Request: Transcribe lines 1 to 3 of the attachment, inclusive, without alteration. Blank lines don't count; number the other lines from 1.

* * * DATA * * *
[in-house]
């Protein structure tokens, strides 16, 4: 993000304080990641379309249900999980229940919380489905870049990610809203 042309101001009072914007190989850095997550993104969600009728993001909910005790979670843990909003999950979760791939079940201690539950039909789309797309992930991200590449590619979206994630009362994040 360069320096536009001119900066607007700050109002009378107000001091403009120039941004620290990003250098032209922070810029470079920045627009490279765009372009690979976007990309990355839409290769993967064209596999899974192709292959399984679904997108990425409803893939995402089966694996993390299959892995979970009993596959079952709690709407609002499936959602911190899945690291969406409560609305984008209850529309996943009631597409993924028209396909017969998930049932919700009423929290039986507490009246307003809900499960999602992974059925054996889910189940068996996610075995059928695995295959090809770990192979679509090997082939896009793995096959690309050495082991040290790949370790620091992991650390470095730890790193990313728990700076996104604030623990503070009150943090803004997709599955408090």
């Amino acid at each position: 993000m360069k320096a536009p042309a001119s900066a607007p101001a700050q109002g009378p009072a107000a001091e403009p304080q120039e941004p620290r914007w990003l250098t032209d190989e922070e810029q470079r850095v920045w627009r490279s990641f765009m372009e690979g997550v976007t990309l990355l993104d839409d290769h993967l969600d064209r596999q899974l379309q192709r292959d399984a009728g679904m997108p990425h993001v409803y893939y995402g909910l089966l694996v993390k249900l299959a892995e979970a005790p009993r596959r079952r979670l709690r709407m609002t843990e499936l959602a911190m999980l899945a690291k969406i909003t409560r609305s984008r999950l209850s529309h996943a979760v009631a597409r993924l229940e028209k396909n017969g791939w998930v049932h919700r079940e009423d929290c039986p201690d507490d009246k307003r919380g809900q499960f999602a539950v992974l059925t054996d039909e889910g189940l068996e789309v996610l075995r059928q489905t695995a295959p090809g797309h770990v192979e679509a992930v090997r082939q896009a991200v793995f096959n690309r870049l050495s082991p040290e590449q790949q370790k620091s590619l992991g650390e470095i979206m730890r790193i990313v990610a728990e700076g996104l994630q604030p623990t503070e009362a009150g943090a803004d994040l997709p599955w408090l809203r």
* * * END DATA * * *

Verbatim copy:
[in-house]
């Protein structure tokens, strides 16, 4: 993000304080990641379309249900999980229940919380489905870049990610809203 042309101001009072914007190989850095997550993104969600009728993001909910005790979670843990909003999950979760791939079940201690539950039909789309797309992930991200590449590619979206994630009362994040 360069320096536009001119900066607007700050109002009378107000001091403009120039941004620290990003250098032209922070810029470079920045627009490279765009372009690979976007990309990355839409290769993967064209596999899974192709292959399984679904997108990425409803893939995402089966694996993390299959892995979970009993596959079952709690709407609002499936959602911190899945690291969406409560609305984008209850529309996943009631597409993924028209396909017969998930049932919700009423929290039986507490009246307003809900499960999602992974059925054996889910189940068996996610075995059928695995295959090809770990192979679509090997082939896009793995096959690309050495082991040290790949370790620091992991650390470095730890790193990313728990700076996104604030623990503070009150943090803004997709599955408090």
């Amino acid at each position: 993000m360069k320096a536009p042309a001119s900066a607007p101001a700050q109002g009378p009072a107000a001091e403009p304080q120039e941004p620290r914007w990003l250098t032209d190989e922070e810029q470079r850095v920045w627009r490279s990641f765009m372009e690979g997550v976007t990309l990355l993104d839409d290769h993967l969600d064209r596999q899974l379309q192709r292959d399984a009728g679904m997108p990425h993001v409803y893939y995402g909910l089966l694996v993390k249900l299959a892995e979970a005790p009993r596959r079952r979670l709690r709407m609002t843990e499936l959602a911190m999980l899945a690291k969406i909003t409560r609305s984008r999950l209850s529309h996943a979760v009631a597409r993924l229940e028209k396909n017969g791939w998930v049932h919700r079940e009423d929290c039986p201690d507490d009246k307003r919380g809900q499960f999602a539950v992974l059925t054996d039909e889910g189940l068996e789309v996610l075995r059928q489905t695995a295959p090809g797309h770990v192979e679509a992930v090997r082939q896009a991200v793995f096959n690309r870049l050495s082991p040290e590449q790949q370790k620091s590619l992991g650390e470095i979206m730890r790193i990313v990610a728990e700076g996104l994630q604030p623990t503070e009362a009150g943090a803004d994040l997709p599955w408090l809203r």